Cast of Characters
Thomas Vinciguerra

Book cover image

Narrated By: Tony Pasqualini

Duration: 13 hours and 29 minutes

What to expect

The professional and personal lives of the pioneers of an enduring magazine, the New Yorker

From its birth in 1925 to the early days of the Cold War, the New Yorker slowly but surely took hold as the country’s most prestigious, entertaining, and informative general-interest periodical. In Cast of Characters, Thomas Vinciguerra paints a portrait of the magazine’s cadre of charming, wisecracking, driven, troubled, and brilliant, writers and editors.

He introduces us to Wolcott Gibbs, theater critic, all-around wit, and author of an infamous 1936 parody of Time magazine. We meet the demanding and eccentric founding editor Harold Ross, who would routinely tell his underlings, “I’m firing you because you are not a genius,” and who once mailed a pair of his underwear to Walter Winchell, who had accused him of preferring to go bare-bottomed under his slacks. Joining the cast are the mercurial, blind James Thurber, a brilliant cartoonist and wildly inventive fabulist; and the enigmatic E. B. White—an incomparable prose stylist and Ross’ favorite son—who married the New Yorker’s formidable fiction editor, Katharine Angell. Then there is the dashing St. Clair McKelway, who was married five times and claimed to have no fewer than twelve personalities, but was nonetheless a superb reporter and managing editor alike. Many of these characters became legends in their own right, but Vinciguerra also shows how, as a group, the New Yorker’s inner circle brought forth a profound transformation in how life was perceived, interpreted, written about, and published in America.

Cast of Characters may be the most revealing―and entertaining―book yet about the unique personalities who built what Ross called not a magazine but a “movement.”


Literature: history and criticism, Biography: writers, General and world history

Listen to a sample

“Vinciguerra…lets us visit with the giants and see them at work, home, and play. It’s a beautiful book.”

P. J. O'Rourke, #1 New York Times bestselling author

“Reading Thomas Vinciguerra’s Cast of Characters is like being at a tantalizing gossip session about the star writers and supporting players of the New Yorker in its formative years. The book is entertaining, often surprising, and deeply interesting. Vinciguerra is an avid chronicler and a fair one.”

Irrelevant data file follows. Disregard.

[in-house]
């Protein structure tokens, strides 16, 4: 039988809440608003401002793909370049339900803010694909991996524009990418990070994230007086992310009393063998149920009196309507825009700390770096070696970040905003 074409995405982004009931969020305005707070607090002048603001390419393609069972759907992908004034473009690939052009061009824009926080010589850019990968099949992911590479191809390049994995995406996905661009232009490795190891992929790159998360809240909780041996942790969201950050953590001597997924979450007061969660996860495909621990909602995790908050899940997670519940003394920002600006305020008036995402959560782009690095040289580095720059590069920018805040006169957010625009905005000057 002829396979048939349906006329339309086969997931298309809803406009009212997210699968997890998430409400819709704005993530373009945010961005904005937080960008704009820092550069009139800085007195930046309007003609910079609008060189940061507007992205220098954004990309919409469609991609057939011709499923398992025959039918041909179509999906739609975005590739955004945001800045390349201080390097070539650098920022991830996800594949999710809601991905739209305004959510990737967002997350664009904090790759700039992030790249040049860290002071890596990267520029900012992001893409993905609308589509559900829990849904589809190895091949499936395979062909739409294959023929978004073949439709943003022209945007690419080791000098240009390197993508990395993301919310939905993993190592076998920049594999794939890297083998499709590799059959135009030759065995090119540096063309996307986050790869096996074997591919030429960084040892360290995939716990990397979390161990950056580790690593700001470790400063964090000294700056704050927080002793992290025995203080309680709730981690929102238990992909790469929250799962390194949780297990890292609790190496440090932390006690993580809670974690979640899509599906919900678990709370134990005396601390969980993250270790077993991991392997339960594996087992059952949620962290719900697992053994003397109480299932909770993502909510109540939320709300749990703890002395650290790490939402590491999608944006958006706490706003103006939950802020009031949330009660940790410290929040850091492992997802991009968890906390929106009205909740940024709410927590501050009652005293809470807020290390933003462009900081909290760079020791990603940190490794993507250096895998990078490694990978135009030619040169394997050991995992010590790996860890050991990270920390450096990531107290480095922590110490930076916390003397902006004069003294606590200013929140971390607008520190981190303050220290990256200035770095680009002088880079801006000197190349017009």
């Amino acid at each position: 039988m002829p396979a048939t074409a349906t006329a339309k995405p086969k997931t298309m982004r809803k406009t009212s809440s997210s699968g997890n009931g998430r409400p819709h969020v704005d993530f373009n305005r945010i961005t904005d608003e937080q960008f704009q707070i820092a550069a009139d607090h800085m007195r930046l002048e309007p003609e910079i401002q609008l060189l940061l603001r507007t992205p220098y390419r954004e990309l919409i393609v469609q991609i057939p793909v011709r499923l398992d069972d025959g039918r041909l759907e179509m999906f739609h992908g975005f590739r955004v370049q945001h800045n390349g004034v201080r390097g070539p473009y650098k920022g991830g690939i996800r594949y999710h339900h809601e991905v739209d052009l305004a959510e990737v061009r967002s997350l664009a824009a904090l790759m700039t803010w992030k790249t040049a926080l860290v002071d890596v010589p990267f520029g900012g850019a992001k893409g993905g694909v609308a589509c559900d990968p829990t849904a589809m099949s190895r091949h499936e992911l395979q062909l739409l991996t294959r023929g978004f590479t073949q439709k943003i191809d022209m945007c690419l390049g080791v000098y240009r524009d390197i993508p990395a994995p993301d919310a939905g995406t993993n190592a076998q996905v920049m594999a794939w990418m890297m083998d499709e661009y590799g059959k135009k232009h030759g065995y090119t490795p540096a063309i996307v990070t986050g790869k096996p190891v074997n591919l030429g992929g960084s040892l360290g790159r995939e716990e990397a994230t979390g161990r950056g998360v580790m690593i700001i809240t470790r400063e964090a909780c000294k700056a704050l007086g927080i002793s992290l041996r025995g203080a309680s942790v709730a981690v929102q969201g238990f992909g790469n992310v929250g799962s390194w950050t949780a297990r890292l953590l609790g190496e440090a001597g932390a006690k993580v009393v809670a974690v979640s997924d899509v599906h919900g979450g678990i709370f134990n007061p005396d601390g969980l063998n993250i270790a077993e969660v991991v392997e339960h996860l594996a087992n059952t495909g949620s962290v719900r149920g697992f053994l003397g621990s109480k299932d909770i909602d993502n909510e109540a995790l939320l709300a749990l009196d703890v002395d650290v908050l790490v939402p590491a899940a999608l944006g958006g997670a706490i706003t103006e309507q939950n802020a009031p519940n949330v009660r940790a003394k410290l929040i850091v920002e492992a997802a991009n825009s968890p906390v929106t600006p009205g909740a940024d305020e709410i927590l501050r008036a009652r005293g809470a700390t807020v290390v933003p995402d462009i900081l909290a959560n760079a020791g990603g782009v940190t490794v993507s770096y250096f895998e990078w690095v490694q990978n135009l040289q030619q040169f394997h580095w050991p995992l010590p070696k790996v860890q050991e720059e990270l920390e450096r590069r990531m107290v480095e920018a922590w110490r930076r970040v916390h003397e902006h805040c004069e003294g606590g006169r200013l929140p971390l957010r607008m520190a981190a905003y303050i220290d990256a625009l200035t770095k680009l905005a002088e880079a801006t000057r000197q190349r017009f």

Mary Norris, New York Times bestselling author

“Vinciguerra gives us substance along with the bon mots and, in so doing, evokes the bright, brilliant, long-ago Manhattan that all newcomers have dreamed of finding.”

Tim Page, winner of the Pulitzer Prize for Criticism

“An exuberant reunion of the magazine’s eccentric inner circle in…Vinciguerra…elegantly conjures an evocative group dynamic.”

New York Times

“Loosely organized and pleasantly digressive…swift and enjoyable reading.”

New York Times Book Review

“Fresh and invigorating…It’s to Vinciguerra’s great credit that he manages to avoid both condescension and hagiography in writing about the flawed, brilliant people behind it.”

Boston Globe

“Captures the eccentricities and idiosyncrasies of its editors and writers…Will be embraced by faithful New Yorker readers.”

Publishers Weekly

“By conducting extensive interviews and combing The New Yorker‘s archives, the author brings to life the personalities who not only helped make the magazine a success, but who shaped the modern American literary landscape.”

Library Journal

New Yorker readers are a dedicated lot and will snap this ‘golden age’ volume up, adding it to their view of the vibrant, eccentric, shape-shifting rag that touches them, and the world, with its words and pictures.”


“Vinciguerra brings to life the colorful personalities who shaped the publication…These portraits are an entertaining addition to the history of this influential magazine.”


“A fresh view of the much-chronicled magazine, focused on the three writers/editors who, with founder Harold Ross, shaped its sophisticated stance in the years between the world wars…Ably captures the antic spirit of the New Yorker’s first heyday.”

Kirkus Reviews

“This graceful group memoir of the eccentrics and geniuses who created the New Yorker magazine will charm anyone who cares about the lives and times of the likes of E. B. White, Wolcott Gibbs, James Thurber, and John O’Hara.”


“Irresistible…A banquet of information about the good writing and bad manners of the eccentric crew who made a myth both of themselves and of the journal they made famous. Vinciguerra writes a sharp, crisp sentence, and tells his story with brio.”